Welcome back, election corflutes!
Although some Canberrans (and especially the miserabilists who dominate the Letters to the Editor pages) deplore the festoonings of the city with portrait-posters, I welcome the corflutes with the enthusiasm with which one might welcome the arrival of an attractive, all-too-seldom-seen migrating bird species.
That is not one of my best analogies (for example it begs the question of where the migrating corflutes have been all this time and where corflutes fly away and disappear to when it is not the election season), but it does mawkishly express the joy the posters give me.
Quite apart from the way in which they enrich and break up the usual sterile and manicured monotony of the city's roadside looks, the very concept of the portrait corflute bristles with interest.
So, for example, there is the presumption of candidates and their organising parties and svengalis that a portrait of a candidate's smiling face (corflute faces never do anything but smile) is bound to be a vote-winning thing for the person portrayed.
But where does this assumption come from? Is there anything, anywhere in political science that supports it? After all, one's experience in everyday life is that the contemplation of different faces triggers different feelings (or no feelings whatsoever).
And so posters of faces seem unlikely to do most of those portrayed any electoral good, although corflute posters of senate candidate David Pocock (suddenly everywhere in my niche of Canberra, almost as numerous as the trees of this leafy bailiwick) have a strange appeal about them. I cannot quite put my finger on what it is but it may be that his shaved head and skull are very suggestive in their size and shape and leathery look of the rugby football with which he is so fondly and admiringly associated. Can his canny political advisers have deliberately gone for this subconscious effect on all of us?
But still on the question of whether one's face is generally a good advertisement for oneself and helps single one out (for there is a general sameness about all human heads and faces) I think that when I run for office, I will use a corflute portrait that is somehow memory-makingly different.
Perhaps, beside my prominently-displayed name, I will imitate one of those strangely unforgettable portraits painted by Rene Magritte in which the face below the bowler hat is obscured by a big green apple or in which there is no face at all beneath the hat but only sky.
MORE IAN WARDEN:
In other Magritte "portraits", the head that emerges from the collars of the suit belong not to a man, but to an animal, in one case an eagle. I might do this with my corflute, having the head of a Gang-gang cockatoo (the ACT's popular faunal emblem) emerge above my collars.
Then, still on the extra mystique imparted by portraits that do not show a face, my corflute portraits might imitate the work of contemporary photographer Luvia Lazo.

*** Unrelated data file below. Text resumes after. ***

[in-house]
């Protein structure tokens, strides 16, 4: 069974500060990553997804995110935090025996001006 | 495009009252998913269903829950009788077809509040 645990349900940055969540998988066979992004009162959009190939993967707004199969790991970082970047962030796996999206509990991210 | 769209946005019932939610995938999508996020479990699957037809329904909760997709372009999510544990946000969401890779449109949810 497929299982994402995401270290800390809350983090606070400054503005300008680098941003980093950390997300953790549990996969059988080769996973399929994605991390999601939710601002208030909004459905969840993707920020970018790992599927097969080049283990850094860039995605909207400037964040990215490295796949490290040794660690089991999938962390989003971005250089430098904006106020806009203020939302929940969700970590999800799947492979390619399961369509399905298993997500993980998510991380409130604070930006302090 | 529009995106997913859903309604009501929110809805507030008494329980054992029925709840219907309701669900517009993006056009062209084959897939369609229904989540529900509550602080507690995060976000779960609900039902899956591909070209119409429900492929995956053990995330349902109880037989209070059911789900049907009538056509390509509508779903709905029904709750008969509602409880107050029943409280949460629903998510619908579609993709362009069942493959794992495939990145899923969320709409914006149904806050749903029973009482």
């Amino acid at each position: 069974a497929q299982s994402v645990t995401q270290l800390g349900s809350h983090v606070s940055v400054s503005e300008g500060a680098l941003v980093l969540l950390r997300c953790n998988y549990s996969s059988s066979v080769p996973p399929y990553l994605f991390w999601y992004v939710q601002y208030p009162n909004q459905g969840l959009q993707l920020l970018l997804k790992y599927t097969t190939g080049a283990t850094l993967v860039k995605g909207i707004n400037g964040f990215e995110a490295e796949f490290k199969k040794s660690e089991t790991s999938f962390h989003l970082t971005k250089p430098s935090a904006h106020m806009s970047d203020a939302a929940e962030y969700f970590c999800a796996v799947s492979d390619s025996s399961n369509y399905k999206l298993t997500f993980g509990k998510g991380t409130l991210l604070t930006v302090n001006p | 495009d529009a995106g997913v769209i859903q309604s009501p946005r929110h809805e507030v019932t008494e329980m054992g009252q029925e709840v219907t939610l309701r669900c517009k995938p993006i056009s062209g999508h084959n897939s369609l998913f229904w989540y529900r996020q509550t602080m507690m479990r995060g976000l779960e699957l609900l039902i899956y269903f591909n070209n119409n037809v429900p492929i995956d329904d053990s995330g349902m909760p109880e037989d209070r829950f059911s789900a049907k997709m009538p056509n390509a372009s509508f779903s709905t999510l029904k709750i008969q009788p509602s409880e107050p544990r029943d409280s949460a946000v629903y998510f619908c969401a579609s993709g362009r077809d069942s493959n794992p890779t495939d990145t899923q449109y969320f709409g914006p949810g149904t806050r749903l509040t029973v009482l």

She often portrays her subjects concealing their faces behind great big bunches of flowers. I am a passionate flower gardener and so, in a sense, a portrait of me with my face hidden by my sunflowers, my dahlias, would be telling a revealing truth of who and what I am. There would be a sincerity about that corflute that is surely sometimes lacking in the corflutes of those who have pulled a smile just for corflute purposes.
And while on smiles, one wonders why every face on every corflute has to be a smiling face.
All poster candidates are radiating a kind of toxic positivity, as if there is something about the experience of being a political candidate that fills the candidate's bosom with a pentecostal rapture.
Some corflutes show the candidate actively laughing, which surely raises questions about what it is they are laughing at. So, for example, those of us who dislike Liberals for their prosperity gospel callousness towards the disadvantaged have to wonder if a laughing Liberal is laughing at the unemployed, or for joy at the good news (good for a heartless conservative) that the UK Supreme Court has just refused to allow Julian Assange's appeal against extradition to the USA.
What if ultra-Christian Liberal senator Zed Seselja, looking buoyed as anything in his corflute posters now springing up everywhere, is smirkingly happy at yet again thwarting those pesky Godless Canberrans who want the ACT to have its own right-to-die laws?
Again, when and if I need a corflute portrait and if the electoral commission refuses me permission to show a Gang-gang's head and face rather than my own, I think I will go for novelty with a portrait that shows me with a facial expression other than a smile.
It just so happens that I am by nature a deep, brooding, philosophical person so that a portrait of me looking deep in thought and/or tormented by life's horrors would not only stick more firmly in voters' memories but would be a sincere portrayal of who and what I really am.
I'm sorry, but as I have written before I find the uniform cheerfulness of 99.9 per cent of those in the corflute posters suggestive of a happy clappy shallowness and reminiscent Gary Larson's classic cartoon The Many Moods of an Irish Setter in which each of his dozen portrayed setters has an identical expression of mindless, tongue-lolling rapture.
I love Irish Setters (and vastly prefer all dogs to politicians) but in this case find unsettling candidates' faces that suggest the elected may take a puppy-like approach to the serious matters of government.
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